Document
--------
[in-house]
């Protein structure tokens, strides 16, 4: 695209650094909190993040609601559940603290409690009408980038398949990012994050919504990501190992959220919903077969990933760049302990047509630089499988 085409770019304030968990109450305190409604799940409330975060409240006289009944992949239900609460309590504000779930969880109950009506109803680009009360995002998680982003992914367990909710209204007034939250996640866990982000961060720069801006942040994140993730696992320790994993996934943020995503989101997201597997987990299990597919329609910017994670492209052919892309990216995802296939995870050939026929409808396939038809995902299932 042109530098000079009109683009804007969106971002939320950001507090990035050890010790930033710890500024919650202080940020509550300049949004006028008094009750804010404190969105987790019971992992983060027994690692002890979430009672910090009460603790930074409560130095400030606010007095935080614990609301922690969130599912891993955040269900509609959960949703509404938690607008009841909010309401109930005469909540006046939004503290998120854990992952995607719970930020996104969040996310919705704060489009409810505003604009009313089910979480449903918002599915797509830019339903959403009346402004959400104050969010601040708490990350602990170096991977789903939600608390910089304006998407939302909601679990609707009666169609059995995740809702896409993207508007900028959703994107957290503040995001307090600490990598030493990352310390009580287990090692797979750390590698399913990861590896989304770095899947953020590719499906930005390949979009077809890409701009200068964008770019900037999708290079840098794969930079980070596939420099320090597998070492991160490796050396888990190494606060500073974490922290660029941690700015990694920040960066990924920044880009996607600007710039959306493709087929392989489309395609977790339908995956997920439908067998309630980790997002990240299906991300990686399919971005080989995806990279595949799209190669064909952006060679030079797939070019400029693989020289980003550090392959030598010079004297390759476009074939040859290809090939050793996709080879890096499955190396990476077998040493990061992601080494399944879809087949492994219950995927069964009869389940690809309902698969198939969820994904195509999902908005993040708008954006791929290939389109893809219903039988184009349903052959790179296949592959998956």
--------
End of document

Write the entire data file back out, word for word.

[in-house]
């Protein structure tokens, strides 16, 4: 695209650094909190993040609601559940603290409690009408980038398949990012994050919504990501190992959220919903077969990933760049302990047509630089499988 085409770019304030968990109450305190409604799940409330975060409240006289009944992949239900609460309590504000779930969880109950009506109803680009009360995002998680982003992914367990909710209204007034939250996640866990982000961060720069801006942040994140993730696992320790994993996934943020995503989101997201597997987990299990597919329609910017994670492209052919892309990216995802296939995870050939026929409808396939038809995902299932 042109530098000079009109683009804007969106971002939320950001507090990035050890010790930033710890500024919650202080940020509550300049949004006028008094009750804010404190969105987790019971992992983060027994690692002890979430009672910090009460603790930074409560130095400030606010007095935080614990609301922690969130599912891993955040269900509609959960949703509404938690607008009841909010309401109930005469909540006046939004503290998120854990992952995607719970930020996104969040996310919705704060489009409810505003604009009313089910979480449903918002599915797509830019339903959403009346402004959400104050969010601040708490990350602990170096991977789903939600608390910089304006998407939302909601679990609707009666169609059995995740809702896409993207508007900028959703994107957290503040995001307090600490990598030493990352310390009580287990090692797979750390590698399913990861590896989304770095899947953020590719499906930005390949979009077809890409701009200068964008770019900037999708290079840098794969930079980070596939420099320090597998070492991160490796050396888990190494606060500073974490922290660029941690700015990694920040960066990924920044880009996607600007710039959306493709087929392989489309395609977790339908995956997920439908067998309630980790997002990240299906991300990686399919971005080989995806990279595949799209190669064909952006060679030079797939070019400029693989020289980003550090392959030598010079004297390759476009074939040859290809090939050793996709080879890096499955190396990476077998040493990061992601080494399944879809087949492994219950995927069964009869389940690809309902698969198939969820994904195509999902908005993040708008954006791929290939389109893809219903039988184009349903052959790179296949592959998956």